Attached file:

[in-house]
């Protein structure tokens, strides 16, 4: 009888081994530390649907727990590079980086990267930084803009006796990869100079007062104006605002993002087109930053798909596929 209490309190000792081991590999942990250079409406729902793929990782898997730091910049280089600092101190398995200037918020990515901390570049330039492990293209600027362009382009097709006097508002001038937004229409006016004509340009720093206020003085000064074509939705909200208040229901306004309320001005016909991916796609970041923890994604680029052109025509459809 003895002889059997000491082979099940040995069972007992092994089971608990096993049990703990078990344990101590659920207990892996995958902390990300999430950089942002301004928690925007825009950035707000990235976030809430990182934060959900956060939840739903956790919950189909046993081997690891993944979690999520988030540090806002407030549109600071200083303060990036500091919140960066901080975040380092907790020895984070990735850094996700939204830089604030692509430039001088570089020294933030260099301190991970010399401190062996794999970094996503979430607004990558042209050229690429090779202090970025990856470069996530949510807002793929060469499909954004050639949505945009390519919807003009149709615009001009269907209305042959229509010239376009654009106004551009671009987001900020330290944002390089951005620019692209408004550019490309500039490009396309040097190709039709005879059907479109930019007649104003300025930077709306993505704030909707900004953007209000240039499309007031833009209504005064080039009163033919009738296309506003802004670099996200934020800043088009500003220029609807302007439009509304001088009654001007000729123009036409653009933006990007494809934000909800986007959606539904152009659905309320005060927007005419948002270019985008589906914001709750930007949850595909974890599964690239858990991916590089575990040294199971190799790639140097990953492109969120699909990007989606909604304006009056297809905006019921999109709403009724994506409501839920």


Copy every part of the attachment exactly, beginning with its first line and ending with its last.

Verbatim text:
[in-house]
């Protein structure tokens, strides 16, 4: 009888081994530390649907727990590079980086990267930084803009006796990869100079007062104006605002993002087109930053798909596929 209490309190000792081991590999942990250079409406729902793929990782898997730091910049280089600092101190398995200037918020990515901390570049330039492990293209600027362009382009097709006097508002001038937004229409006016004509340009720093206020003085000064074509939705909200208040229901306004309320001005016909991916796609970041923890994604680029052109025509459809 003895002889059997000491082979099940040995069972007992092994089971608990096993049990703990078990344990101590659920207990892996995958902390990300999430950089942002301004928690925007825009950035707000990235976030809430990182934060959900956060939840739903956790919950189909046993081997690891993944979690999520988030540090806002407030549109600071200083303060990036500091919140960066901080975040380092907790020895984070990735850094996700939204830089604030692509430039001088570089020294933030260099301190991970010399401190062996794999970094996503979430607004990558042209050229690429090779202090970025990856470069996530949510807002793929060469499909954004050639949505945009390519919807003009149709615009001009269907209305042959229509010239376009654009106004551009671009987001900020330290944002390089951005620019692209408004550019490309500039490009396309040097190709039709005879059907479109930019007649104003300025930077709306993505704030909707900004953007209000240039499309007031833009209504005064080039009163033919009738296309506003802004670099996200934020800043088009500003220029609807302007439009509304001088009654001007000729123009036409653009933006990007494809934000909800986007959606539904152009659905309320005060927007005419948002270019985008589906914001709750930007949850595909974890599964690239858990991916590089575990040294199971190799790639140097990953492109969120699909990007989606909604304006009056297809905006019921999109709403009724994506409501839920």